The next part was confusing. The company came to install the Internet, but while we had the cord running in our apartment, we still could not GET ON the Internet! We had to wait for our service provider (it’s typically a different company) to send us login information. This was all kind of unclear (boo google translate) but luckily the company we went with had English support (another reason we picked them) and when I called them, they were pretty helpful in explaining. It was SUCH a tease, though! We had the Internet – just no stinking login to set everything up. -_-

VPNs, TV and online accounts

Other things we’ve done since moving here is purchase a VPN (we were constantly using public WiFi when we were Internet-less) and setup online accounts for some Japan services. Like Amazon! Holy cow it’s $3USD/month for Prime and Prime shipping is actually next day here. #best. I also bought a Netflix Japan account (similar to US pricing).

Since we don’t have a TV (we haven’t had one since we moved to NYC back in 2011!) we watch most of our shows either on the lappie or the iPad. Which also means no Japanese cable TV, and we have the perfect excuse for when the NHK guys come to the door.

Sorting Trash

Honestly, of all the new cultural things we needed to learn, this one was pretty much the simplest. Since the Ward we live in has quite a few foreigners, they even have the instructions in English. While it makes me sad to think that the government has to be so accommodating, I’m not gonna lie – I was so grateful in that moment. Now that we’re used to it, it’s second nature though. Plastics, burnables, non-burnables, etc.

Meeting New People

I learned this the hard way when I moved to New York, but it’s really important to have a support system when you move somewhere new. Ryan is admittedly WAY better than me at this. Maybe it’s because he has more hobbies (tech meetups, anyone?)? Or he’s just better at planning things when I’m always feeling lazy. Hehe. In any case – meeting people and making friends is huge. And honestly, way less difficult than I thought it’d be.

We were lucky – we already knew some people up here so we immediately had close friends we could count on. But I thought it was important to have more friends (so I can effectively combat the loneliness monster, which always coaxes me to binge Netflix/webtoons and be lazy af) so I started going to Meetup groups and connecting with people online for language exchanges – as well as reaching out to old acquaintances that have moved here, and friends of friends. Those have blossomed into some awesome friendships, and while I still have days when I just chill under the kotatsu and watch TV, I also know some great people that I’m slowly but surely getting to know better!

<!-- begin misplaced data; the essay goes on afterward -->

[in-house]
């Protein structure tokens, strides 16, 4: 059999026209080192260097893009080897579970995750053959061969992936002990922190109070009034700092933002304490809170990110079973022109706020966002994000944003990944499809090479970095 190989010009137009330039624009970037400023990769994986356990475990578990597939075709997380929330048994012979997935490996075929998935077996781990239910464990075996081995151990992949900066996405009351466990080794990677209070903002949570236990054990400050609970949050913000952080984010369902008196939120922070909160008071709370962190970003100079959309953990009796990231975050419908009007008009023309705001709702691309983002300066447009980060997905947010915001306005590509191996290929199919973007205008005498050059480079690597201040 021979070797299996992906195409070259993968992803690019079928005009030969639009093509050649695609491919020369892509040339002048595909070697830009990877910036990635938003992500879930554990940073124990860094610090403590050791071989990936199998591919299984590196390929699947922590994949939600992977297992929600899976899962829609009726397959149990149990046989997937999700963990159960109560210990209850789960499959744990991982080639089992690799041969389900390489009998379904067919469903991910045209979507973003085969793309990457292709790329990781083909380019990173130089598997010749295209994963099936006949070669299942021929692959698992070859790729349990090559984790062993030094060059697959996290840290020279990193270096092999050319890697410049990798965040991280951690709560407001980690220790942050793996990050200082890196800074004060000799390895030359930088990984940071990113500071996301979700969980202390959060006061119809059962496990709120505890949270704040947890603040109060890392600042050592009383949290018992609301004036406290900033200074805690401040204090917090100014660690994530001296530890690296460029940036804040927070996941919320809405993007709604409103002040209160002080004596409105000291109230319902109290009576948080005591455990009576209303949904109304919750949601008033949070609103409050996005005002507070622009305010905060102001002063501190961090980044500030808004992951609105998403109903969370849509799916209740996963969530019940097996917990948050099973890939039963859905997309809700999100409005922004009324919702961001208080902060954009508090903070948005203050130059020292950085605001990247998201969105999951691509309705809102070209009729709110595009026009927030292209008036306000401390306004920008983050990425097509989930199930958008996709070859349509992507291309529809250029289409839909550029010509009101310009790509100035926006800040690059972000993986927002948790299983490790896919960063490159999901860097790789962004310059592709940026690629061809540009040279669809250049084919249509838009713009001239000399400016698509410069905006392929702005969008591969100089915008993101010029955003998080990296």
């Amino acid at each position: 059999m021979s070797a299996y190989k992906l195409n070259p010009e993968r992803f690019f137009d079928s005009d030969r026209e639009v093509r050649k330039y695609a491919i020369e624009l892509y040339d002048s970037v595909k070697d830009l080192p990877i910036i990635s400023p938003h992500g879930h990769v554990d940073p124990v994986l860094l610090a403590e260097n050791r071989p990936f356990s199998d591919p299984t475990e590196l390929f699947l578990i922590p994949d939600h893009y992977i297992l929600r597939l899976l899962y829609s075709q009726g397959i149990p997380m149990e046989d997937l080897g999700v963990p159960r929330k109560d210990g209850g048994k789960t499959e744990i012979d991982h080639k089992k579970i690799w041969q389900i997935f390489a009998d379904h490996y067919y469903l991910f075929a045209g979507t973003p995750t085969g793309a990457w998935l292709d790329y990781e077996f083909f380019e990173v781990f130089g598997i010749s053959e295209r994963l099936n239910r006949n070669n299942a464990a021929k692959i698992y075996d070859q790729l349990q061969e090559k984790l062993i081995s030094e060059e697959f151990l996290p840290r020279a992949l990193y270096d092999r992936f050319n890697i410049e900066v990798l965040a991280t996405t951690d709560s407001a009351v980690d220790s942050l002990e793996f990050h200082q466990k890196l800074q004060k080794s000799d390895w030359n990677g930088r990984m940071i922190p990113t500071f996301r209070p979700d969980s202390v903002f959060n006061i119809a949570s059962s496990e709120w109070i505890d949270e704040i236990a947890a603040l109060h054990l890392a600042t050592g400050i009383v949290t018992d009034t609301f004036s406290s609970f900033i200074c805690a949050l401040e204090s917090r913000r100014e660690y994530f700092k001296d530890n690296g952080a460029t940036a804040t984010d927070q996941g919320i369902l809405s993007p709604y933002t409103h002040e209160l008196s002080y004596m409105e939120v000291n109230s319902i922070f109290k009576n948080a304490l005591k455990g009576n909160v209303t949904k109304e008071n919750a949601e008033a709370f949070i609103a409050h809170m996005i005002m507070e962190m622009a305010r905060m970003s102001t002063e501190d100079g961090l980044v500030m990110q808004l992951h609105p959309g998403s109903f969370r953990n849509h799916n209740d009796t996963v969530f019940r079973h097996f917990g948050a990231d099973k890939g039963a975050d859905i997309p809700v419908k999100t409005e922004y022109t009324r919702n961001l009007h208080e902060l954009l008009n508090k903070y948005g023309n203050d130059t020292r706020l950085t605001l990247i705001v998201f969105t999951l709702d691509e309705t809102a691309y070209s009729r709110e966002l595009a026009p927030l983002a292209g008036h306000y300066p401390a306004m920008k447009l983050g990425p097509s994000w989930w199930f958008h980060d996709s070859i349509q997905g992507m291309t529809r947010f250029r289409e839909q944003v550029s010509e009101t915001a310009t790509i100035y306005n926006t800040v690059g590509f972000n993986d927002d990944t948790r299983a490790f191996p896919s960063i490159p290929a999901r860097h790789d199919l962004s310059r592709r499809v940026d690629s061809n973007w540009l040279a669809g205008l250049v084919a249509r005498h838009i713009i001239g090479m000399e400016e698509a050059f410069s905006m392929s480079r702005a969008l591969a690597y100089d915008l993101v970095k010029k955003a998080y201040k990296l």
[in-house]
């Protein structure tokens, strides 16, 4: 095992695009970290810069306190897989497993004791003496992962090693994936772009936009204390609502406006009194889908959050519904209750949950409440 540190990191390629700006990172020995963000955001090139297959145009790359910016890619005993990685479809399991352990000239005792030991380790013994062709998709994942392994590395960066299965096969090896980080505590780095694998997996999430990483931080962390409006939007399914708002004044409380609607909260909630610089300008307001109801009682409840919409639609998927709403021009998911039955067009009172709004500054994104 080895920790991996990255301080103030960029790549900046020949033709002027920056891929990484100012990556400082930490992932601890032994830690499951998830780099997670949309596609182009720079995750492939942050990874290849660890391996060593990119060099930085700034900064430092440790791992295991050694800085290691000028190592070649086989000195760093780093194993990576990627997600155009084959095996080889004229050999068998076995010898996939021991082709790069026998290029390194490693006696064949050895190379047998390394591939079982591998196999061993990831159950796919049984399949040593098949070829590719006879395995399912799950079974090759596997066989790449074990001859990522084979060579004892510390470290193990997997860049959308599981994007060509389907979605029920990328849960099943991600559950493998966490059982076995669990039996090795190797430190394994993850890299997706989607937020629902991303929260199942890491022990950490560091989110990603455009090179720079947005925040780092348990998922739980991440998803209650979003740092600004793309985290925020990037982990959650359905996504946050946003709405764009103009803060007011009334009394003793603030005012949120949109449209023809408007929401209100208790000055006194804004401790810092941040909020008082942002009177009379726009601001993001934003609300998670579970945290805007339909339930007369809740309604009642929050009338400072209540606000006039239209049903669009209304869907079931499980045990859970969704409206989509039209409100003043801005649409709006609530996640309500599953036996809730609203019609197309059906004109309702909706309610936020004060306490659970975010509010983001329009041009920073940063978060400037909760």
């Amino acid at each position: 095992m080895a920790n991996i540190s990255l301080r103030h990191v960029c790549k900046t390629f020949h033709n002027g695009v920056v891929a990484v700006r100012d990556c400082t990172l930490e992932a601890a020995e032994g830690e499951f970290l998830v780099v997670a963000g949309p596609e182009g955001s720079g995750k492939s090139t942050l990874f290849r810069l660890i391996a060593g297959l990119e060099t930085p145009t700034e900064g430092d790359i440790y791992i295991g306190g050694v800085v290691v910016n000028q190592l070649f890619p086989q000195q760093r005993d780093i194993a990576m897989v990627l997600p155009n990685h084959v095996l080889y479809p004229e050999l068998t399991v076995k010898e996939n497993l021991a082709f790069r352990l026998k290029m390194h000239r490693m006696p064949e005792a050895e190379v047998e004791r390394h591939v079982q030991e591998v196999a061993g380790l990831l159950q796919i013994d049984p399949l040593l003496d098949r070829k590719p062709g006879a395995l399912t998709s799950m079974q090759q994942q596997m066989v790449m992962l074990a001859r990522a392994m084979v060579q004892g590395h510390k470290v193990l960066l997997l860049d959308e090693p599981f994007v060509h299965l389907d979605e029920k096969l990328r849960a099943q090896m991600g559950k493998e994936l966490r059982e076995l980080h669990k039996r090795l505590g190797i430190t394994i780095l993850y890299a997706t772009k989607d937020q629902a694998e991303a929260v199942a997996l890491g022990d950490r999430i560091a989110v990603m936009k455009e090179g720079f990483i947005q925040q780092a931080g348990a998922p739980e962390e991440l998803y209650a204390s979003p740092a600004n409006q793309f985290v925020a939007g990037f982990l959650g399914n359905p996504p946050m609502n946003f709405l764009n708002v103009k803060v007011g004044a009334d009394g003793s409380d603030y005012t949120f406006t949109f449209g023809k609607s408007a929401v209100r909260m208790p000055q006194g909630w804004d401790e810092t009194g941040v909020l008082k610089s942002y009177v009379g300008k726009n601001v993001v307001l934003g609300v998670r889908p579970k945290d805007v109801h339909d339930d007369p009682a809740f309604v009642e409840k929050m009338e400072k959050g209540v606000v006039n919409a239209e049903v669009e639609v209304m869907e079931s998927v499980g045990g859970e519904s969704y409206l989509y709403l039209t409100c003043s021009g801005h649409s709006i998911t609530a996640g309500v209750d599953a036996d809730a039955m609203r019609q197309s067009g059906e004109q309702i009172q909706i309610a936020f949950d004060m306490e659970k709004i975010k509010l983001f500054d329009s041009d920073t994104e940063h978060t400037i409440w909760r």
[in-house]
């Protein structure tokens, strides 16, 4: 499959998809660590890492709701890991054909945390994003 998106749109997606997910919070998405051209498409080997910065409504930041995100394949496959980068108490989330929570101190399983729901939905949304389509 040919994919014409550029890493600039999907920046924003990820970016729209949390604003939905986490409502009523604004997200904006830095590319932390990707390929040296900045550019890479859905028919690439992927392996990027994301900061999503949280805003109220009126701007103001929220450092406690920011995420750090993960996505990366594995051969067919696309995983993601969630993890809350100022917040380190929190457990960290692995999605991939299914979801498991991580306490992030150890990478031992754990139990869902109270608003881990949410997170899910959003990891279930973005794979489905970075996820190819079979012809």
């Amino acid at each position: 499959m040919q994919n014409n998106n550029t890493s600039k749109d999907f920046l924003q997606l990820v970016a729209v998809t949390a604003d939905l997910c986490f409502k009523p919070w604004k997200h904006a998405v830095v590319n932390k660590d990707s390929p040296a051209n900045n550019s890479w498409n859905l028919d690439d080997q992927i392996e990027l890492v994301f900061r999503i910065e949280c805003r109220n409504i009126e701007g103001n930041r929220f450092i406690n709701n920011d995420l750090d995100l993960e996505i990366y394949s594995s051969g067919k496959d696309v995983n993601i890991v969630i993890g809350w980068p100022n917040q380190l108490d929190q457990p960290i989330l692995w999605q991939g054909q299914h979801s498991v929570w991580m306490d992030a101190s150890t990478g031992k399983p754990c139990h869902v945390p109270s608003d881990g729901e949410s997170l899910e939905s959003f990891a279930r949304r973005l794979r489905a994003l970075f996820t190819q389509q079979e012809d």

My advice – put yourself out there! Find Meetups for things you like to do, reach out to old friends and don’t be afraid to make new ones. We met a surprisingly large amount of people at Meetups for things like Dodgeball games, Tech things (Ryan, obvi), Language Exchanges and even Zumba.

Learning Japanese

I wrote about this in an earlier post, outlining a vague syllabus and plan, as well as an update in my year-end/new year post, but let me just say – I can’t stress how important it is to learn Japanese. I’ll be honest, I’ve met a ton of people that have moved here and have said that they’re not interested in learning Japanese and they know enough to get by – and power to them, but I didn’t move here for that.

I moved here to make this country my second home and to do that, I know I’ll need to be able to speak fluently and be able to read as well. Not just get by. Not just kind of, sort of know it. But be able to read books, have an intelligent conversation and make some legit Japanese friends. #goals. Heh.

A HUGE THANK YOU

Last, but definitely not least – since this series was all about moving to Japan, I wanted to give a HUGE HUGE shout out to all the amazing people that helped us get here. We literally could not have done it without you!

  • Tomo – for being our guarantor and making all of this possible!
  • Sheldon & Eri – for helping us out, translating and making us feel like family.
  • Misaki and Mama – for helping us get our apartment – we’d literally be homeless without you!
  • The Colliers Ohana – for supporting our decision to move and letting me keep my job. I’ll be forever grateful for having this opportunity. ❤️